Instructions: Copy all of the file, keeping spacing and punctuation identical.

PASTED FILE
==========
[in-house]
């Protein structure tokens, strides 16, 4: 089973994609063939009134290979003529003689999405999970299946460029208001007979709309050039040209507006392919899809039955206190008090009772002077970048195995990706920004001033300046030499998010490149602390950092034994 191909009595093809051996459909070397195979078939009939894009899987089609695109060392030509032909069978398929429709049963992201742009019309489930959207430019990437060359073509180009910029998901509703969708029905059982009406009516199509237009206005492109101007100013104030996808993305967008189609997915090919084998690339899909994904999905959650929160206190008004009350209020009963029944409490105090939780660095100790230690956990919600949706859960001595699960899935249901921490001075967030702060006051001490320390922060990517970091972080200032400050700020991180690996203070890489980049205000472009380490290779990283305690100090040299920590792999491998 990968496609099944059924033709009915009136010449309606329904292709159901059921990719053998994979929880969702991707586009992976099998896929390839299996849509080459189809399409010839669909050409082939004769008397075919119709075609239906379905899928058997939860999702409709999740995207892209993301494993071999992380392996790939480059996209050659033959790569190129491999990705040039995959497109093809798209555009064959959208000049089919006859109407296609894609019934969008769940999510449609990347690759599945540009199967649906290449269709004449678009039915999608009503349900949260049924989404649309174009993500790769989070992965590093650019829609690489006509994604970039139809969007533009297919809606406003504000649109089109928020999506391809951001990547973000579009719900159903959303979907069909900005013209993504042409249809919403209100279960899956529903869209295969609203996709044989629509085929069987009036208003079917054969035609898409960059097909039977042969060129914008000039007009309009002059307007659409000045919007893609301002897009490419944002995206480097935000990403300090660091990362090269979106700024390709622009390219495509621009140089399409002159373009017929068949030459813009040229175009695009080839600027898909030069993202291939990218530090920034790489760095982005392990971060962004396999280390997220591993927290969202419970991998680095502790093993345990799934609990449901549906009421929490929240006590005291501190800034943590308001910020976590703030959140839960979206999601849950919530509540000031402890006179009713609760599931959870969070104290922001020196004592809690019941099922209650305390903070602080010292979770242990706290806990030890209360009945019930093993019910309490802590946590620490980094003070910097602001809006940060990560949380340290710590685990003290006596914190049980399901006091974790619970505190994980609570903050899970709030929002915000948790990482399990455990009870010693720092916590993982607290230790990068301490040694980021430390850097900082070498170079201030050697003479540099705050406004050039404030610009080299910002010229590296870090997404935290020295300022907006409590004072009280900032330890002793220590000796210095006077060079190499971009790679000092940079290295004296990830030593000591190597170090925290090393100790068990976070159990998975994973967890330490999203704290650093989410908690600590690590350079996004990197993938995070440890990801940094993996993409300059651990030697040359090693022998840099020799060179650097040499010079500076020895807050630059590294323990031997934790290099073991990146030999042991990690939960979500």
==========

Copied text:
[in-house]
């Protein structure tokens, strides 16, 4: 089973994609063939009134290979003529003689999405999970299946460029208001007979709309050039040209507006392919899809039955206190008090009772002077970048195995990706920004001033300046030499998010490149602390950092034994 191909009595093809051996459909070397195979078939009939894009899987089609695109060392030509032909069978398929429709049963992201742009019309489930959207430019990437060359073509180009910029998901509703969708029905059982009406009516199509237009206005492109101007100013104030996808993305967008189609997915090919084998690339899909994904999905959650929160206190008004009350209020009963029944409490105090939780660095100790230690956990919600949706859960001595699960899935249901921490001075967030702060006051001490320390922060990517970091972080200032400050700020991180690996203070890489980049205000472009380490290779990283305690100090040299920590792999491998 990968496609099944059924033709009915009136010449309606329904292709159901059921990719053998994979929880969702991707586009992976099998896929390839299996849509080459189809399409010839669909050409082939004769008397075919119709075609239906379905899928058997939860999702409709999740995207892209993301494993071999992380392996790939480059996209050659033959790569190129491999990705040039995959497109093809798209555009064959959208000049089919006859109407296609894609019934969008769940999510449609990347690759599945540009199967649906290449269709004449678009039915999608009503349900949260049924989404649309174009993500790769989070992965590093650019829609690489006509994604970039139809969007533009297919809606406003504000649109089109928020999506391809951001990547973000579009719900159903959303979907069909900005013209993504042409249809919403209100279960899956529903869209295969609203996709044989629509085929069987009036208003079917054969035609898409960059097909039977042969060129914008000039007009309009002059307007659409000045919007893609301002897009490419944002995206480097935000990403300090660091990362090269979106700024390709622009390219495509621009140089399409002159373009017929068949030459813009040229175009695009080839600027898909030069993202291939990218530090920034790489760095982005392990971060962004396999280390997220591993927290969202419970991998680095502790093993345990799934609990449901549906009421929490929240006590005291501190800034943590308001910020976590703030959140839960979206999601849950919530509540000031402890006179009713609760599931959870969070104290922001020196004592809690019941099922209650305390903070602080010292979770242990706290806990030890209360009945019930093993019910309490802590946590620490980094003070910097602001809006940060990560949380340290710590685990003290006596914190049980399901006091974790619970505190994980609570903050899970709030929002915000948790990482399990455990009870010693720092916590993982607290230790990068301490040694980021430390850097900082070498170079201030050697003479540099705050406004050039404030610009080299910002010229590296870090997404935290020295300022907006409590004072009280900032330890002793220590000796210095006077060079190499971009790679000092940079290295004296990830030593000591190597170090925290090393100790068990976070159990998975994973967890330490999203704290650093989410908690600590690590350079996004990197993938995070440890990801940094993996993409300059651990030697040359090693022998840099020799060179650097040499010079500076020895807050630059590294323990031997934790290099073991990146030999042991990690939960979500």